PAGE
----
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GPT-3 Fine-Tuning Beta Release Is Now Enabled

Here Is A Detailed Look At Fine-Tuning Now Enabled on GPT-3


On 13 July 2021 OpenAI enabled fine-tuning for all users who have API access. This feature is currently in beta, so some parameters most probably will changed.

The idea from OpenAI is that fine-tuning of this nature afford users the opportunity to train a model, which will should yield answers in keeping with the training data.

All tests were performed using the OpenAI CLI (Command Line Interface). In some instances cURL, the Playground or Python code can be used. However, the OpenAI CLI lends the best structure to the training process.

Once a model has been fine-tuned, you won’t need to provide examples in the prompt anymore.

For a general purpose chatbot, the training data can be minimal.

Perhaps 20 examples per intent; at most for starters. However, when creating a data set for training it is advised that you use a few hundred training examples.

For classification at least 100 training examples are required per class, for some training examples more than 500 records of training data is demanded.

This is not in keeping with other environments like Rasa, IBM Watson Assistant, Microsoft LUIS etc., where astounding results can be achieved with relative few training examples.

At a high level, fine-tuning involves the following steps:

  1. Prepare and upload training data
  2. Train a new fine-tuned model
  3. Use your fine-tuned model

General Observations on Level 4 & 5 Chatbots

I believe Rasa is very accurate in their assessment of what a level one to level five chatbot constitutes. And to have a true Level 4 or 5 chatbot or conversational agent, the layers of constraint need to be removed. In other words, the rigid layers which introduce this straight-laced approach requires deprecation.

Allow me to explain…

The three areas of rigidity are indicated by the arrows, as discussed here.

1. Intents

Intent deprecation has been introduced by Rasa, IBM, Microsoft and Alexa. Even if only in an experimental and limited capacity.

The reason behind this is that a finite list of intents are usually defined. Subsequently every single user request needs to me mapped to a single pre-defined intent. This is an arduous task to segment the chatbot’s domain of concern into different intents.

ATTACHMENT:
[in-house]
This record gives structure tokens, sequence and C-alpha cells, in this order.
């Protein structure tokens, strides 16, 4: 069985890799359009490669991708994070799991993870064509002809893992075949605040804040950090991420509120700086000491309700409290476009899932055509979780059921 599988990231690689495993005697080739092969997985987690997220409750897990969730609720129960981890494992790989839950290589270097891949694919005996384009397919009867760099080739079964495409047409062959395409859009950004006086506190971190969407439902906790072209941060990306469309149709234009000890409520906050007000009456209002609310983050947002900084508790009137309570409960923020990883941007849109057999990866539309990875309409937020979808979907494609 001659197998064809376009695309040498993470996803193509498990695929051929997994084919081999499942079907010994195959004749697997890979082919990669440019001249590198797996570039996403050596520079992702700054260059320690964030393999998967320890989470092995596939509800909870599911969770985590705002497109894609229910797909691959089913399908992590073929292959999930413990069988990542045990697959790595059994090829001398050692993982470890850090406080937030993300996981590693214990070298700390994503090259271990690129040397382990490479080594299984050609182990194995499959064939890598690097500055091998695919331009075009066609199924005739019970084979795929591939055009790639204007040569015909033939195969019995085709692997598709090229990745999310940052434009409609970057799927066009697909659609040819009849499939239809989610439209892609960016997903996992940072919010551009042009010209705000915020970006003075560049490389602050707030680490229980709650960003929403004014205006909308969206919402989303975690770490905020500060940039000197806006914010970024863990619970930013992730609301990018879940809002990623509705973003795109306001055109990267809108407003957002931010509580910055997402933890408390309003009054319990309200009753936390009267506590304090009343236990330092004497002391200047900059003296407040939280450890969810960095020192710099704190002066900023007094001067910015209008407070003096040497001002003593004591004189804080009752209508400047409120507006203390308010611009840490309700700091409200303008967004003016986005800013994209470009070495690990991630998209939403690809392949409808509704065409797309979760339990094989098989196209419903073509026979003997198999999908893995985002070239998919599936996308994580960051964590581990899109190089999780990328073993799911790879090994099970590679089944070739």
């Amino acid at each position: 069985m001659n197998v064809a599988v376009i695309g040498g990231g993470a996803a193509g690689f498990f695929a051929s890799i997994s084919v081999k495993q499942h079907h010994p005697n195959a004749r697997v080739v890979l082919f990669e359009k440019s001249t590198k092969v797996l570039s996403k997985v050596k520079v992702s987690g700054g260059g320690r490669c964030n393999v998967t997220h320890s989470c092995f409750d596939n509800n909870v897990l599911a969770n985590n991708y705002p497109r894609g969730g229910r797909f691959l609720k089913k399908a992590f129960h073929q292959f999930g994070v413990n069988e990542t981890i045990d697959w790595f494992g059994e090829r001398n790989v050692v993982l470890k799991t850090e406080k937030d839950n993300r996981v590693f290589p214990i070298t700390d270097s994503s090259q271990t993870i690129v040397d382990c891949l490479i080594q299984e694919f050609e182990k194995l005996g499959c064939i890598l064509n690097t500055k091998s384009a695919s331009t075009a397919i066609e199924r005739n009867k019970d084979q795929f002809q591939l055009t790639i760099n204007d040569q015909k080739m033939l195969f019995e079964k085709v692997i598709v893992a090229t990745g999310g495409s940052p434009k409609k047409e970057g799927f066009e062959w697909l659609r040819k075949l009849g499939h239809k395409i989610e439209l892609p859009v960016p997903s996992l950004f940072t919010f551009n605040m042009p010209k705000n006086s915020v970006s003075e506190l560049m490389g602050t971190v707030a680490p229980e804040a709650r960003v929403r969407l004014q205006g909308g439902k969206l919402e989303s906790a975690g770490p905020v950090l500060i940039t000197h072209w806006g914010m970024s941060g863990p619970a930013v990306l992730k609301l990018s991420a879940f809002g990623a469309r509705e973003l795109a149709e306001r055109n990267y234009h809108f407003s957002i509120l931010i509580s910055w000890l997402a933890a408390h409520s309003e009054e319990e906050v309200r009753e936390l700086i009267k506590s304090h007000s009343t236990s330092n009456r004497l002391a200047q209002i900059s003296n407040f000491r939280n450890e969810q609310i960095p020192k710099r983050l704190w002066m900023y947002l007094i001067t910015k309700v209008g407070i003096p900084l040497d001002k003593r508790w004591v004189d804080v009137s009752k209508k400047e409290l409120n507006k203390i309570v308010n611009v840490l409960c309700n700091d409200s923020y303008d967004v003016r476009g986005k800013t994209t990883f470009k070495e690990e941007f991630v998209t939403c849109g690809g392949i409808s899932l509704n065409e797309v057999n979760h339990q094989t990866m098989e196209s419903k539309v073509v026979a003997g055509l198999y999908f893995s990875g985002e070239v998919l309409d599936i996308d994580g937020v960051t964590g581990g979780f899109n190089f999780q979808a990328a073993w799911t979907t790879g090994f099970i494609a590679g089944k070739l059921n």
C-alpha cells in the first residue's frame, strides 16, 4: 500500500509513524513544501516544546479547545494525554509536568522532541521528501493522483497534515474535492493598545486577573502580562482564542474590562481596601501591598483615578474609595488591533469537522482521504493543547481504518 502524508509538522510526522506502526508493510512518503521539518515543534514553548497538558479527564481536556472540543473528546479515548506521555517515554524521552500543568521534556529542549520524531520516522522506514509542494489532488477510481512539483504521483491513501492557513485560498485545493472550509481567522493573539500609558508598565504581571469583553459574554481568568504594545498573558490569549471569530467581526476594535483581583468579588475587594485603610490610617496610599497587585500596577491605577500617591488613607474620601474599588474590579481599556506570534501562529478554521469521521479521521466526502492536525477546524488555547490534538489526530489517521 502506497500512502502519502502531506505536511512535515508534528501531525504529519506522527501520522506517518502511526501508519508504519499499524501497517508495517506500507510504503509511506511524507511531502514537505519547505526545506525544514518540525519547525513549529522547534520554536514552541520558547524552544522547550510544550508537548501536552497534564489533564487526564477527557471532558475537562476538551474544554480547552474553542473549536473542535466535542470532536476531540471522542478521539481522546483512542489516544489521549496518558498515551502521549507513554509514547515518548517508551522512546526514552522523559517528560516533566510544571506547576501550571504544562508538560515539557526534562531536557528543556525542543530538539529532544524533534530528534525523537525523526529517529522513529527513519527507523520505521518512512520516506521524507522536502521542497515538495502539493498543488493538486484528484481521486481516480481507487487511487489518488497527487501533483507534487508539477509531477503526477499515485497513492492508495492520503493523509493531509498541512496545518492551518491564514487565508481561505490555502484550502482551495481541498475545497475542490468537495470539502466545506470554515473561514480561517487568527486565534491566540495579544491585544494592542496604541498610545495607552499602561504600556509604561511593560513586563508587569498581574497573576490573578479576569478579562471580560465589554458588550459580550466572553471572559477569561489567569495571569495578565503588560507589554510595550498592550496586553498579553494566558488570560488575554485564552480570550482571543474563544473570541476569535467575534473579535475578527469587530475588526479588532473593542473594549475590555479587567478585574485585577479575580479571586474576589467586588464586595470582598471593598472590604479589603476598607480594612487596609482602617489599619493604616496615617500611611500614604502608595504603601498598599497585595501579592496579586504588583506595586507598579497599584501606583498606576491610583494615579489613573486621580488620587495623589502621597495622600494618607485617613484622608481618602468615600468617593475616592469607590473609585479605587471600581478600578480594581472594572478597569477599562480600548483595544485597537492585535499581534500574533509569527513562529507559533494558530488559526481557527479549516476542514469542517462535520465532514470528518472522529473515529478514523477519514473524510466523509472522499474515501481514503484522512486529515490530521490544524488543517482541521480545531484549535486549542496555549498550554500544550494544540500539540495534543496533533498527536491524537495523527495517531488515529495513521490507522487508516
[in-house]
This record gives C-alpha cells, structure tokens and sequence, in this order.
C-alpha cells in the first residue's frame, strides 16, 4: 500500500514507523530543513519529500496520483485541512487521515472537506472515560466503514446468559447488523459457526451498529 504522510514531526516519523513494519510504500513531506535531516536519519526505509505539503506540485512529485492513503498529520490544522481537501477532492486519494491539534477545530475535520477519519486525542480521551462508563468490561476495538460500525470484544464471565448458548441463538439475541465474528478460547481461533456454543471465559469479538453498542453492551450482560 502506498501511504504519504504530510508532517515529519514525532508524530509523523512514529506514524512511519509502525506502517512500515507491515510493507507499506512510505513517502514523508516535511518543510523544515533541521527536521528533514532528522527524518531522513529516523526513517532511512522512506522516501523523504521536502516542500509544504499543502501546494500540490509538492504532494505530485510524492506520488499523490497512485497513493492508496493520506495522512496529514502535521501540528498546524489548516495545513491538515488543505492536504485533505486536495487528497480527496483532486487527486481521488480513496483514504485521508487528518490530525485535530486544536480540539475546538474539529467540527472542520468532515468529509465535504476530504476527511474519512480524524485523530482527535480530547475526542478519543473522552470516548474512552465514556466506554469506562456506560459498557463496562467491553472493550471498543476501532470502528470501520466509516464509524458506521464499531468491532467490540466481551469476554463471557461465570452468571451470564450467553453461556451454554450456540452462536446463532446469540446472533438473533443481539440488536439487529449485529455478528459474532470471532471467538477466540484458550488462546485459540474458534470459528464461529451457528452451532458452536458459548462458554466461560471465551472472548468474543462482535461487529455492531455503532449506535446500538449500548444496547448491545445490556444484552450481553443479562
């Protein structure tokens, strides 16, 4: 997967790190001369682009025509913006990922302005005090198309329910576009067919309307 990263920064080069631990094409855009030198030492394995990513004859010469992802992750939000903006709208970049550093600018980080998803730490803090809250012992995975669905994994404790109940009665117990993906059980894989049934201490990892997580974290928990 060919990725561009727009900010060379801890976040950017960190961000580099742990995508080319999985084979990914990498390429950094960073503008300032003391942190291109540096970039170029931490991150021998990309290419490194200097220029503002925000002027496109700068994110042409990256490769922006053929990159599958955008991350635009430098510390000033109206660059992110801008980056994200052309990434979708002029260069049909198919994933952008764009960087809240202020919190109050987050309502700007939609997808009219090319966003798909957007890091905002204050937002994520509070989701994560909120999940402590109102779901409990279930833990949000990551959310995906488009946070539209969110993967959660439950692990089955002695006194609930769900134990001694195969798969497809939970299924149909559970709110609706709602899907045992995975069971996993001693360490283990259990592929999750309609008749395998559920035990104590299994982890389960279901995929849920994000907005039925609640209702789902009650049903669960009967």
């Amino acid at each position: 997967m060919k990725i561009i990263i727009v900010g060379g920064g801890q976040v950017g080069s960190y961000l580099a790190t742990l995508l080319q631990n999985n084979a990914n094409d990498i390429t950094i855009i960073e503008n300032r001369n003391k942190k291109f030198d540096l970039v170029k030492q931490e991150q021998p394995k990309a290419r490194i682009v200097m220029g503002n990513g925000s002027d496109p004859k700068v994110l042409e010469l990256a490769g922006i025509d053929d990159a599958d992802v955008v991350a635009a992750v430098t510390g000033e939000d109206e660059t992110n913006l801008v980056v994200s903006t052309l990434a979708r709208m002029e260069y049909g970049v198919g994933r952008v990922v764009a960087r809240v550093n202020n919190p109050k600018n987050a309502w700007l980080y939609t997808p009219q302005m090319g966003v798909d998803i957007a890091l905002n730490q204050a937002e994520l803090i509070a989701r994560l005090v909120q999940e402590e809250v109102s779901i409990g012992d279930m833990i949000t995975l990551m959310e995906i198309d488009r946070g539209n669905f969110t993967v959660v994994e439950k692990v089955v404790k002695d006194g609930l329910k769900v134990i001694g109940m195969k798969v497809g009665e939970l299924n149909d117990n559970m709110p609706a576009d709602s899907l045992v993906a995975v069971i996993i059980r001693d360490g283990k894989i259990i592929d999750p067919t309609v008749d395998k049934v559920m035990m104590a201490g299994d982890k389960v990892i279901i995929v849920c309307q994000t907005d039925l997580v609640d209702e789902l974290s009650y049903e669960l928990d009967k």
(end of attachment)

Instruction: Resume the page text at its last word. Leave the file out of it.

Simultaneously ensuring that there is no overlap or gaps with the defined intents. But, what if we could go directly from user utterance to meaning? To the best matching dialog for the user utterance?

2. Conversation State Management

Whilst the NLU Model is a machine learning model, where there is a sense of interpretation on the NLU model’s side of the user utterance, and intents and entities are assigned to the user input…

The user utterance is assigned to an intent. In turn the intent is linked to a particular point in the state machine.

…even though the model was not trained in that specific utterance…

This is not the case with the Conversation State Manager, also referred to as the dialog flow system.

In most cases it is a decision-tree approach, where intents, entities and other conditions are evaluated in order to determine the next dialog state.

The user conversation is dictated by this rigid and pre-determined flow.

3. Chabot Text or Return Dialog (NLG)

The script or dialog the chatbot returns and presents to the user is also well defined and rigid. And again the return wording is very much linked one-to-one, to the dialog state manager. With each dialog node having a set response.

GPT-3 is seeking to change this, and they have depreciated all three of these elements. There is no need for defined entities, the dialog state management and conversation context, just happens.

And lastly, the return dialog or wording is deprecated with real-time Natural Language Generation (NLG).

Whilst GPT-3 has made this leap, which makes for an amazing demo and prototype, there are some pitfalls.

Some pitfalls are:

  1. Large amounts of training data is required. This is time consuming, especially when the training data needs to be crafted.
  2. Training are grouped in different models, which probably needs to be invoked in different scenarios and managed.
  3. The level of unpredictability, or the number of response aberrations are not low enough.
  4. For a commercial solution there are cases where entities need to be defined contextually.
  5. Classification (intents) and entity training demands large amounts of data. At least 100 training examples per class, and a few hundred for entities.

The Prototype Environment

I found the easiest way to run the OpenAI CLI was to spin up an Ubuntu instance on AWS, and run the commands via SSH and PuTTY.

The OpenAI CLI is very responsive and easy to use. Its level of simplicity should yield good adoption.

openai api completions.create -m ada:ft-user-